Dynamic Stretching

–           Pro:     Best for warming up before sport
–           Con:     Not as effective for increasing flexibility

Dynamic stretching is the extending and loosening of muscles and tendons through movement. Recent studies have proven that traditional static stretching can actually reduce the potential power and force of muscles in the 30 minutes after a stretching session. While static stretching is great for increasing flexibility, dynamic stretching is what you should be doing before exercise or workouts. Its purpose is to warm-up muscles, increase power and achieve greater range of motion, which means that dynamic stretching is a crucial part of a well-rounded warm up routine.

Merv Hughes was a big advocate of dynamic stretching. Here he leads the crowd in some side bends.
Merv Hughes was a big advocate of dynamic stretching. Here he leads the crowd in some side bends.

Dynamic stretching is most effective when it is adapted specifically for whatever sport you are about to play. For example, a great dynamic stretch for AFL or soccer players is the leg swing. This dynamic stretch will loosen the muscles that will be used most throughout the game, will increase range of motion for the leg and will in turn increase kicking distance and decrease risk of injury.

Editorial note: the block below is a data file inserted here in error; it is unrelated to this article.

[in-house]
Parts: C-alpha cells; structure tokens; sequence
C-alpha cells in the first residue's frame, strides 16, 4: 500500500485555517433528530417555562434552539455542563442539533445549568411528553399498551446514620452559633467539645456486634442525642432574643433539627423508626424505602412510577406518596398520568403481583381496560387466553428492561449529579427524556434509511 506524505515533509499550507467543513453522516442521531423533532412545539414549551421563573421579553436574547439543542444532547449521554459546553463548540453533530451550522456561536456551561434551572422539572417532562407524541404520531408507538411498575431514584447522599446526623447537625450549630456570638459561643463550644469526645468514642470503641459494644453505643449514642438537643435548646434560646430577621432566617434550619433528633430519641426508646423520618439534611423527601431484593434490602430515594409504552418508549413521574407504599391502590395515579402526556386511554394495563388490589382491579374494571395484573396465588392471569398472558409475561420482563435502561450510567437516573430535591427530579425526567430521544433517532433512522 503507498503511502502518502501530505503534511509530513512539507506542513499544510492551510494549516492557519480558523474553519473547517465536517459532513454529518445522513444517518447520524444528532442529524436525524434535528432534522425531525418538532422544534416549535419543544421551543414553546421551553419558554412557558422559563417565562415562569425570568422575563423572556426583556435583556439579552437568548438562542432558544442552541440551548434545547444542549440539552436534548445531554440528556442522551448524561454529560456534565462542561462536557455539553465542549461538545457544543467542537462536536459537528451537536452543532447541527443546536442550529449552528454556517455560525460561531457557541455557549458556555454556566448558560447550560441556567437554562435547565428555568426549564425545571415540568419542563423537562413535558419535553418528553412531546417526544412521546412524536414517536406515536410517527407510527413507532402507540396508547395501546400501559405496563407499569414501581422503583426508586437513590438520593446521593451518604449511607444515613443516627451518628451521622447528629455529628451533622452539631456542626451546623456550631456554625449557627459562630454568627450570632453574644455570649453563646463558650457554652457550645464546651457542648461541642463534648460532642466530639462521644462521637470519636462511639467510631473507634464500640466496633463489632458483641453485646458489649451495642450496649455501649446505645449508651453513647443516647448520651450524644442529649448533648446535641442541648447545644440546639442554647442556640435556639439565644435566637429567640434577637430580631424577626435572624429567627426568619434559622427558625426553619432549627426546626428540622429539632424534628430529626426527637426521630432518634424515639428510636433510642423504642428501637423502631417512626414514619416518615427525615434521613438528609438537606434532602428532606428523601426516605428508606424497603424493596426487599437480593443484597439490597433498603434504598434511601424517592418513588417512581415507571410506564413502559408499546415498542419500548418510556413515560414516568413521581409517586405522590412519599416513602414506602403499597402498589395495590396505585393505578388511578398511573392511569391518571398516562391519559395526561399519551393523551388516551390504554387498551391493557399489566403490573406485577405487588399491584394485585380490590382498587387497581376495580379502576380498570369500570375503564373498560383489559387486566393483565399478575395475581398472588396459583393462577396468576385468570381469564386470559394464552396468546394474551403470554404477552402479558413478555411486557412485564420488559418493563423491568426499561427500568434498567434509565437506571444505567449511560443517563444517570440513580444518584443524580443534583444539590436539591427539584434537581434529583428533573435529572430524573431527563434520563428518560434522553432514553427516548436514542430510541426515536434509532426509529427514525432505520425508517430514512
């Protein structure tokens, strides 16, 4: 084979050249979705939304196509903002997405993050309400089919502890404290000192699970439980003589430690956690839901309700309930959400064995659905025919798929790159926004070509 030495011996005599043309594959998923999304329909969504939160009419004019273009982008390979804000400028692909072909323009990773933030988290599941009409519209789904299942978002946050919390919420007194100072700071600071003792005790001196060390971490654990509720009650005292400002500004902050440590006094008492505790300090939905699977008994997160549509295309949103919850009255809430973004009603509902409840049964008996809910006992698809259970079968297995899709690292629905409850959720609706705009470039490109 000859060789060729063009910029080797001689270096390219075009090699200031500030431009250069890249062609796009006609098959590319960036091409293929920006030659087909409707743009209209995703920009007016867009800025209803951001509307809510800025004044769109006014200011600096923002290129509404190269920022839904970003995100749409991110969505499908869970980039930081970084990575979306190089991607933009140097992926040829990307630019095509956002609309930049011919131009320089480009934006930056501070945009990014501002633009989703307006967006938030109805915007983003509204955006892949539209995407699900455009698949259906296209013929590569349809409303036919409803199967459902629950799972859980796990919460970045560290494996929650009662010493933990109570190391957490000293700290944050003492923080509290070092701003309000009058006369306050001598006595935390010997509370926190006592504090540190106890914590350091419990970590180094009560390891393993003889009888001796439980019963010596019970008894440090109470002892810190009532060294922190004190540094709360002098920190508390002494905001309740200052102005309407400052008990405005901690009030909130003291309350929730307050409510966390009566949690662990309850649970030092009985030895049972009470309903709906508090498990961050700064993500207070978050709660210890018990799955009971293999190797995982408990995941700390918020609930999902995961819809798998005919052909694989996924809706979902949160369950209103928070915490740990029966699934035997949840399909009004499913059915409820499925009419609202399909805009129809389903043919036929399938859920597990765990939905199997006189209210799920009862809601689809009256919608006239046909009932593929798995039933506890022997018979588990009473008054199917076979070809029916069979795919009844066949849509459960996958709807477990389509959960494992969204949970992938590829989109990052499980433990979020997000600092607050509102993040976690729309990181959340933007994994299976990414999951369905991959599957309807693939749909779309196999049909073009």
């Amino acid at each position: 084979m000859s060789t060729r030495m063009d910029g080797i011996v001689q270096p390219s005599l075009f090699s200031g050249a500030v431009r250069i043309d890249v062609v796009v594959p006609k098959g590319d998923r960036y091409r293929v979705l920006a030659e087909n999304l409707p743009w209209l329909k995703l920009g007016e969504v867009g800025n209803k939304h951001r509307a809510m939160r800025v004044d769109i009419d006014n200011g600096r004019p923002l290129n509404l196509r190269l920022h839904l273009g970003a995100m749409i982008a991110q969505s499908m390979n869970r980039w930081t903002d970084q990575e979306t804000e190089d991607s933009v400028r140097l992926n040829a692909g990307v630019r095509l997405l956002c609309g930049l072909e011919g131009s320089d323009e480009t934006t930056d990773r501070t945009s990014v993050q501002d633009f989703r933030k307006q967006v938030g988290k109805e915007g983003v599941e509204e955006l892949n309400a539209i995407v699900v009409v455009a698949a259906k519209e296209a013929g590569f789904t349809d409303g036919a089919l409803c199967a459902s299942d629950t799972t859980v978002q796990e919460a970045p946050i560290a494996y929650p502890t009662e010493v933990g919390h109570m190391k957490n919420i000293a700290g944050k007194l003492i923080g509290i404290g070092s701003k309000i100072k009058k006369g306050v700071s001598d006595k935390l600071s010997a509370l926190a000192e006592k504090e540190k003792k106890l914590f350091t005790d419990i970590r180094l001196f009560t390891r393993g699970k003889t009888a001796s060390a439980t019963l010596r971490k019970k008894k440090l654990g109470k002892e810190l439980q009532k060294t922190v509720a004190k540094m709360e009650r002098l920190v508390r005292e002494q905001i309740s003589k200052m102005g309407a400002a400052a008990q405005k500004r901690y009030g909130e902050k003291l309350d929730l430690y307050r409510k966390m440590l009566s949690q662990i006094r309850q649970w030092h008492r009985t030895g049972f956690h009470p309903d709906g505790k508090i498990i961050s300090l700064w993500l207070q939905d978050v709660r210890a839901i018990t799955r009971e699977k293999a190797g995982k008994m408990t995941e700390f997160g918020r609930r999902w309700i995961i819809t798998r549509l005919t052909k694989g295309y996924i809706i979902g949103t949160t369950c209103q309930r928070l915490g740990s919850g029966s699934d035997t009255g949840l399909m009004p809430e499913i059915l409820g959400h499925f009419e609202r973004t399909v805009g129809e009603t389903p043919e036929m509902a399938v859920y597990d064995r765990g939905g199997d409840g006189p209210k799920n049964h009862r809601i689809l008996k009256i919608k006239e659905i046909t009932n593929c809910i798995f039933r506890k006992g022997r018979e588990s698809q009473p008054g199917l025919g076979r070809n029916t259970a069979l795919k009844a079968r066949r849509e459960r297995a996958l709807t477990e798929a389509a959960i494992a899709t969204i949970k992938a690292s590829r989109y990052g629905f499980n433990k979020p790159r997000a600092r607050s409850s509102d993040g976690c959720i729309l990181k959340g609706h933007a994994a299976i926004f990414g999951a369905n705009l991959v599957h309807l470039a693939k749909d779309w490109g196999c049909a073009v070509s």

A list of 7 different dynamic stretches that warm up each main muscle group of the body can be found here.

While dynamic stretching is good for warm-ups before sport and exercise, it should not replace static stretching because it is not as effective for increasing flexibility. A good flexibility program should incorporate both!


 –           Pro:     A more well-rounded form of exercise
Con:     Not as effective for increasing flexibility

Yoga is an ancient practice or discipline that connects the body, mind and spirit. It has been practiced and taught for many centuries and exists in many different forms, or schools, such as Raja, Tantra and Hatha. The latter, Hatha, is the type of yoga that has gained popularity in the Western world since the 1980’s and is what most people think of when they hear the word yoga.

In Hinduism, Shiva is the God of Yoga. Source: The Elements of Hinduism - By Stephen Cross p. 77
In Hinduism, Shiva is the God of Yoga.
Source: The Elements of Hinduism – By Stephen Cross p. 77

By regularly committing to yoga classes – which involve the repetition, refinement and advancement of different yoga poses – you can gain core strength, improve balance, recover from injury faster, have a serious work out and also improve flexibility. If you’re biggest goal is improved flexibility however, static stretching is still the most efficient way. But the big benefit of yoga is that it is a much more holistic and well-rounded form of exercise and meditation that often, but not always, involves the stretching of muscles and joints.